|If you turn your head quickly at Sahuaro Ranch Park, you might see the trailing hem of an old-fashioned gown as it disappears around a weathered building. The past is every present at the ranch. One of its ghosts is H. W. Adams, who owned the ranch in the 1890’s, oversaw a thousand dollar donation to the germinating library, and served as first president of the Glendale Public Library Association.
The library was begun by V. E. Messigner, usually known as “Vic.” He was a Stanford graduate who came to Glendale in 1895 to manage a lumber company. He brought with him an estimated three or four hundred books. In a community-minded gesture, he put his library in an office at the lumberyard and made it available to the public.
Others in the town donated books. The library was moved to the new lumber company building on Glendale and 58th Drive, and Vic volunteered to be librarian part-time. The thousand-dollar donation was given to the library about this time, and many books were bought from what was known then as Scribner’s Company.
In 1897 Mr. Adams helped organize the library association and became its president. Shares were sold for $5.00 each.
Three years later the library, which led a somewhat peripatetic existence until 1938, moved to an old grade school. In 1907, the Culture Club (which had nothing to do with Boy George) took charge of the running of the library.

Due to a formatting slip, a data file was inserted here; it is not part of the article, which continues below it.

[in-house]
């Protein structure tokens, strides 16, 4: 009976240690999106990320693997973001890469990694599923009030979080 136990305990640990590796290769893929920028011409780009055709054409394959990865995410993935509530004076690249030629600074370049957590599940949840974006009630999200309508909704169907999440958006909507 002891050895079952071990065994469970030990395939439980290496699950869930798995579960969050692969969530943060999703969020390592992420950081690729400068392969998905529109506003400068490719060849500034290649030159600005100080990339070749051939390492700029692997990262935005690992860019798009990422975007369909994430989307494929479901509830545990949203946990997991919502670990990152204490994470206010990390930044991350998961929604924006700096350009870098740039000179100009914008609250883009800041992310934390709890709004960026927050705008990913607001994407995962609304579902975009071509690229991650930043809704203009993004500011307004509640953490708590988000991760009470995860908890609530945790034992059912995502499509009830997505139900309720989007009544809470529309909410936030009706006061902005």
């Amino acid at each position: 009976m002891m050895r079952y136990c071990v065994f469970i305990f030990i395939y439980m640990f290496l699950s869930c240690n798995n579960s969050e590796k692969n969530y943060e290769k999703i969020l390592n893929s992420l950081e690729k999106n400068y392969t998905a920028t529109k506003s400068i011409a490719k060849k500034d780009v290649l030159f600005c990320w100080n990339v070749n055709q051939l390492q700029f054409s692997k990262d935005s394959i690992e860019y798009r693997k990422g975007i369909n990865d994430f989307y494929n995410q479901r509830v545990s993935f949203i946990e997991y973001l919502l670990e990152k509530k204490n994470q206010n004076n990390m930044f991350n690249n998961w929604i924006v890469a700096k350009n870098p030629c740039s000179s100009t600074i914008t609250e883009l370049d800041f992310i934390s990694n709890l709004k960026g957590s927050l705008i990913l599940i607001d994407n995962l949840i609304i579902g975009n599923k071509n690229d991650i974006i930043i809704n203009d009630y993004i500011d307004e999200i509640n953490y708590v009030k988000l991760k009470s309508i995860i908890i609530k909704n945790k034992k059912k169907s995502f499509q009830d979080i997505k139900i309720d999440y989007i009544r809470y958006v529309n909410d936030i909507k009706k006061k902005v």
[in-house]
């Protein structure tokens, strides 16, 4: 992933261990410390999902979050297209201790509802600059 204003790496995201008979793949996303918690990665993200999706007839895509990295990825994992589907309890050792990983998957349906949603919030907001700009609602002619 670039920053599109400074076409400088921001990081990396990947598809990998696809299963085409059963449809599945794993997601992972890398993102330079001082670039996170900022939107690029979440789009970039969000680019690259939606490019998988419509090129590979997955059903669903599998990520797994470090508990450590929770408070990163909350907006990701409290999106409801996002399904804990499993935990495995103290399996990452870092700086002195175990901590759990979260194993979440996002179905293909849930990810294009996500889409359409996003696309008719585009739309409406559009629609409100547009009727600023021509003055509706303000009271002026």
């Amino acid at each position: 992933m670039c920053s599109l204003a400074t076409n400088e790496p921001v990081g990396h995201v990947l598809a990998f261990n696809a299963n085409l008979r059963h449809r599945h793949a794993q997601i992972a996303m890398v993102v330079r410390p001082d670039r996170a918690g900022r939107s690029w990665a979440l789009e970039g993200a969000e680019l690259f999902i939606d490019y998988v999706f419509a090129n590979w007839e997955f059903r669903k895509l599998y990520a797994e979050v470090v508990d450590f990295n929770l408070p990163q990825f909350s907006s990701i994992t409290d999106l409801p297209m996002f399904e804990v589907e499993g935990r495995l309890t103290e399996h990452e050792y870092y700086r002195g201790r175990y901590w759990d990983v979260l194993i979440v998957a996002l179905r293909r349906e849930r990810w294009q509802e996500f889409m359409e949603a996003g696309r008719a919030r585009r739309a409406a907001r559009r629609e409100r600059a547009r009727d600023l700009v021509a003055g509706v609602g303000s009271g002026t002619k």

The library was moved several more times, once residing in a corner of the old City Hall. By 1917 it has been housed in a small building in what was to be know as Murphy Park. In 1922 the Glendale Public Library became a department of the City and was given the magnificent sum of $500 to support it.
The librarian of the day must have been very grateful when a new library building was constructed in Murphy Park in 1938. It was brick, stuccoed, and painted white, and distinctly Spanish in style. The library director for most of the life of this library was Velma Teague.
When the structure was outgrown, it was bulldozed down and the present downtown library was erected in its place in 1969. The library was named after Mrs. Teague, who, unfortunately, died before the library was finished.
By 1980 it was obvious to the newly hired director, Rodeane Widom that Glendale was growing so fast that Velma Teague could no longer provide adequate service. With her impetus, a new main library was suggested, accepted, and built, being completed in June 1987.
It is ironic that Glendale Public Library is on former Sahuaro Ranch Park land; or perhaps not ironic, but inevitable. History seems to run in cycles, and it is fitting that the man who helped begin the library should have its newest edifice on what was his home.